I was sad during Harry Potter Eight. Not because my time with Harry and his spotty compatriots was finally coming to an end, but because I wasn't feeling it.
(I was also sad because Harry's so obviously going to trash Captain America: The First Avenger at the box office. Regardless of reviews good or bad, superhero-fatigue, Harry-mania and a lower theatre count than any other blockbuster this summer are going to jump up and down on one of my favourite superheroes.)
Also sad? Alan Rickman's transformation into a menopausal woman is complete.
Watching Harry Potter Eight, the audience went wild repeatedly for a payoff bonanza that I just wasn't buying into. Harry Potter Eight is well made, like all the other recent Harry Potterses. But, also like all the recent Harry Potterses, there's something leaden and monopolar about it. Something high-school-play-put-on-by-goths about it. In that way it reminds me of the television show and perennial social-conservative headache Glee (but I may just be confused because both properties are built around unlikeable young people and schools run by psychopaths).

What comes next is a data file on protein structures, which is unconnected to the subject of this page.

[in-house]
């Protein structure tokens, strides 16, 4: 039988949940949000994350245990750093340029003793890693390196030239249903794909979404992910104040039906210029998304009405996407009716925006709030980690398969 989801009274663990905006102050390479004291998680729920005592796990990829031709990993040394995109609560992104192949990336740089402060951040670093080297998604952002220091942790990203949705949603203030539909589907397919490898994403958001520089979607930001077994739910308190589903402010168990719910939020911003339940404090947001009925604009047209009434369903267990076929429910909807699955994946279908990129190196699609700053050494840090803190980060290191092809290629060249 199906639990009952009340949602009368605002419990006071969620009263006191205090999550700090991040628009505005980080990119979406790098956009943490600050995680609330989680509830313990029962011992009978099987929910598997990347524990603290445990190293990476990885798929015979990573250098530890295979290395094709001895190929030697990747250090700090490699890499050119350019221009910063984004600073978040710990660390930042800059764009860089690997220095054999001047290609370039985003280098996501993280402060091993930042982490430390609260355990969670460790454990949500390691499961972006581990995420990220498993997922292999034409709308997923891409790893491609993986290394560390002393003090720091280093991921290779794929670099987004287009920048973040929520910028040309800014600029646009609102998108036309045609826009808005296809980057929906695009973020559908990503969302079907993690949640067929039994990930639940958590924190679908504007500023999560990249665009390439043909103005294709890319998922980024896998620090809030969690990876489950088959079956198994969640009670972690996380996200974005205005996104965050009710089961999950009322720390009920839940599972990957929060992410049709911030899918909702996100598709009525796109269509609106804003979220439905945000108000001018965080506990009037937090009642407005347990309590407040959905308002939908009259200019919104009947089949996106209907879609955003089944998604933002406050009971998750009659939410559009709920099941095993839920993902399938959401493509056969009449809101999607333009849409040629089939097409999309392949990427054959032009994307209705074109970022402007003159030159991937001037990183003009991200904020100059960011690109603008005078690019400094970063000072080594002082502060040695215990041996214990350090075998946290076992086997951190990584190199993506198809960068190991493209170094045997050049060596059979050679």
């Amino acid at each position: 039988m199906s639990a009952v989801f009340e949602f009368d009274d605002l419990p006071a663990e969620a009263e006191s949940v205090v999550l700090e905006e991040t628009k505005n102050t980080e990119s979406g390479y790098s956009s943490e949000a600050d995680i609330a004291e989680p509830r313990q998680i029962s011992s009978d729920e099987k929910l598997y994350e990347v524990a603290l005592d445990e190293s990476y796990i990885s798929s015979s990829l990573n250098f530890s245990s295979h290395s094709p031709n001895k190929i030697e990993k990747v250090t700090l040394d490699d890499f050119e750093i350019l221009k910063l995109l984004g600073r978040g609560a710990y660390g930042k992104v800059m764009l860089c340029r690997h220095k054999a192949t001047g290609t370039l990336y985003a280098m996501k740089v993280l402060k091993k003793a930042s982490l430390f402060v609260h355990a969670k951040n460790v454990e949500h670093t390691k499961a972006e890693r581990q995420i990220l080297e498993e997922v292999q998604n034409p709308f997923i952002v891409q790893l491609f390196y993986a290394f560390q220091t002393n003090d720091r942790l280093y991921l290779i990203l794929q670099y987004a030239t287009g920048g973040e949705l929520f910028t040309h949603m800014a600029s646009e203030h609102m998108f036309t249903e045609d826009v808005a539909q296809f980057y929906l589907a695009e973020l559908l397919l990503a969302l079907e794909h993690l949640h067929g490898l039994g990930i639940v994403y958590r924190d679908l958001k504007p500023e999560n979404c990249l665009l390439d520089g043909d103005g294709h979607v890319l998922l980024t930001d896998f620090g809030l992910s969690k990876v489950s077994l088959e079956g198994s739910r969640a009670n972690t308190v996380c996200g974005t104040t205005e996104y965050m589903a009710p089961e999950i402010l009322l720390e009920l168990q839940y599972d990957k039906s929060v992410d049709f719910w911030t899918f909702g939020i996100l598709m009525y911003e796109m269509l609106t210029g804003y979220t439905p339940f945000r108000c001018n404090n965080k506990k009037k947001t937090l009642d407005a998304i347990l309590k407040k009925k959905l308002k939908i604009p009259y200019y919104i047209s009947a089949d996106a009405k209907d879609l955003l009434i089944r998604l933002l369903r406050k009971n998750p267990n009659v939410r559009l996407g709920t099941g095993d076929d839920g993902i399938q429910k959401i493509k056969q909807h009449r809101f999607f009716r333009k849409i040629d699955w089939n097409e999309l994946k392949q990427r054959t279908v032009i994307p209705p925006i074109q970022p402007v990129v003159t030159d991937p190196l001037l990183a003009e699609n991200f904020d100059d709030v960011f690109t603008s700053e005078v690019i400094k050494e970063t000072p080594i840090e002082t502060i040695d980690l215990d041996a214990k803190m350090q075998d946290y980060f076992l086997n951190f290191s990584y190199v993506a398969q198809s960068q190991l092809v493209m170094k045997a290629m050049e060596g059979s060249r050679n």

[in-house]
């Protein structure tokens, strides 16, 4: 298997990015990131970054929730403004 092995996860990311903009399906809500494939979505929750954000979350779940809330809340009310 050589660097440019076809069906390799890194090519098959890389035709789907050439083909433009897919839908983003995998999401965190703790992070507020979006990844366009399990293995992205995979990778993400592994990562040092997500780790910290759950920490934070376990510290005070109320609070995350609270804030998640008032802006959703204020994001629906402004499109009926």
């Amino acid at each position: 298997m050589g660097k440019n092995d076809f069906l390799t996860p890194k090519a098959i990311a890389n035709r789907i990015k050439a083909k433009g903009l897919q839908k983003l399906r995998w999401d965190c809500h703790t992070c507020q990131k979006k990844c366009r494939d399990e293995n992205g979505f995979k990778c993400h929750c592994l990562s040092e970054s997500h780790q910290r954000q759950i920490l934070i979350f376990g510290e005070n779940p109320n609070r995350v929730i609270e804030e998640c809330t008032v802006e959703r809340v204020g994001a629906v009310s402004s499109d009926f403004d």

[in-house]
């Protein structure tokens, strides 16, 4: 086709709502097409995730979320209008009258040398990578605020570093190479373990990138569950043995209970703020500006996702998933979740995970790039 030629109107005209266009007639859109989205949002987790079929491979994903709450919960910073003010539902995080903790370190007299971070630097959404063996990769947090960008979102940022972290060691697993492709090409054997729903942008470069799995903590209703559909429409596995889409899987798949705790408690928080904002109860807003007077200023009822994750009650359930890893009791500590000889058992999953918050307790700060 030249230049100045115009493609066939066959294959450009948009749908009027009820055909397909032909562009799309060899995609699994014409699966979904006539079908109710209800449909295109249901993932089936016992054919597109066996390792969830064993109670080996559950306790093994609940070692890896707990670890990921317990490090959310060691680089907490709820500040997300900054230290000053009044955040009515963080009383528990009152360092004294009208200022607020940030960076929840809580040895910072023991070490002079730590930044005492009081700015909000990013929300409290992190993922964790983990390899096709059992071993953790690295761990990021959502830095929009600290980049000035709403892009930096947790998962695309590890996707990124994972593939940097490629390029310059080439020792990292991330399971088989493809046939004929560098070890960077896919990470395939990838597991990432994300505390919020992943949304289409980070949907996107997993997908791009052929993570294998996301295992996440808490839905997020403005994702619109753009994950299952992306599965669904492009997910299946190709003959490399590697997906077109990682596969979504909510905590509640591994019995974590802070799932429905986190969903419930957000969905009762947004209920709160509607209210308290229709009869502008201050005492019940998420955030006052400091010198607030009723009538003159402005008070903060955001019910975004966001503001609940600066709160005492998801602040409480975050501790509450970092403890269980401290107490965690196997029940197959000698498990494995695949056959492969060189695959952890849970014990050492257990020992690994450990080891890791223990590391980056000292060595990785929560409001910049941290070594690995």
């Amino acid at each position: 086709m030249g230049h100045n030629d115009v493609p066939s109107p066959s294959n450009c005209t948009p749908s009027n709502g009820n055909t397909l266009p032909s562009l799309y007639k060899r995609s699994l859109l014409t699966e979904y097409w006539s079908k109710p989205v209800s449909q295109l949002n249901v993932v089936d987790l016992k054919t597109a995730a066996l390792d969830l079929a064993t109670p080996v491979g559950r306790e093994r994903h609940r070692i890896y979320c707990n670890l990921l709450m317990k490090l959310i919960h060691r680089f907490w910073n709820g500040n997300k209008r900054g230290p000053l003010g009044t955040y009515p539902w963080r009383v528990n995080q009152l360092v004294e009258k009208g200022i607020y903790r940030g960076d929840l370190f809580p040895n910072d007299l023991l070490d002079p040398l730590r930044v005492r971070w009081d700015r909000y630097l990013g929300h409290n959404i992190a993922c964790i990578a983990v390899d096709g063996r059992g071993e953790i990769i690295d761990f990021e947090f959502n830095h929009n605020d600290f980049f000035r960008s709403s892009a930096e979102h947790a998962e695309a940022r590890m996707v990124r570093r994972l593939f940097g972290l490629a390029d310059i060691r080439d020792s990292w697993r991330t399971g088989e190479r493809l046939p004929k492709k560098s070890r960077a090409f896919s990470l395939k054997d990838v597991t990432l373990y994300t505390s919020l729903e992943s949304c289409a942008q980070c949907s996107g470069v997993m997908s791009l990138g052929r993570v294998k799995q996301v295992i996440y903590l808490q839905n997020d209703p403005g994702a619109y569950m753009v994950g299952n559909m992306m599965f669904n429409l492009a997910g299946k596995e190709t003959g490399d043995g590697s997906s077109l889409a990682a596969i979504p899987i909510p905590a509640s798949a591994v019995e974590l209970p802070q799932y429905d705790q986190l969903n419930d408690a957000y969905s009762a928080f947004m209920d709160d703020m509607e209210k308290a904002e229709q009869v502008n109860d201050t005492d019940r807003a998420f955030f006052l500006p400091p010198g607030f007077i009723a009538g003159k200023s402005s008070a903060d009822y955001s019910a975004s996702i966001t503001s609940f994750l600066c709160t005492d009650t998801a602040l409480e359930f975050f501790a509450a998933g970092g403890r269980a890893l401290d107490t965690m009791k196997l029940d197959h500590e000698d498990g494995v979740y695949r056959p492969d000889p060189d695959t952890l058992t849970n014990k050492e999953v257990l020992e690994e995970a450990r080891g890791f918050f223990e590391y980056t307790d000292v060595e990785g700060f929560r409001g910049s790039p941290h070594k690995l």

There seems to be something about these teen ensemble tales encouraging filmmakers to arrogantly brushes off ages-old story-telling techniques in favour of unsupported flashes of melodrama that just aren't earned. Harry Eight is unsure where to linger and where to ramp up. There's excellence somewhere in all of its parts, but, for me, not in its sum.
I wanted to buy into all the pay-offs--hey, I've been on board since the start--but nope, I was just noticing how un-urgent everything seemed to be. How staid and perfunctory.
I didn't feel like cheering, and when the bittersweet coda came around, I found it as flat and unemotional as I found the ending of Harry Potter and the Half Blood Prince, another film everybody loved and my least favourite of the lot.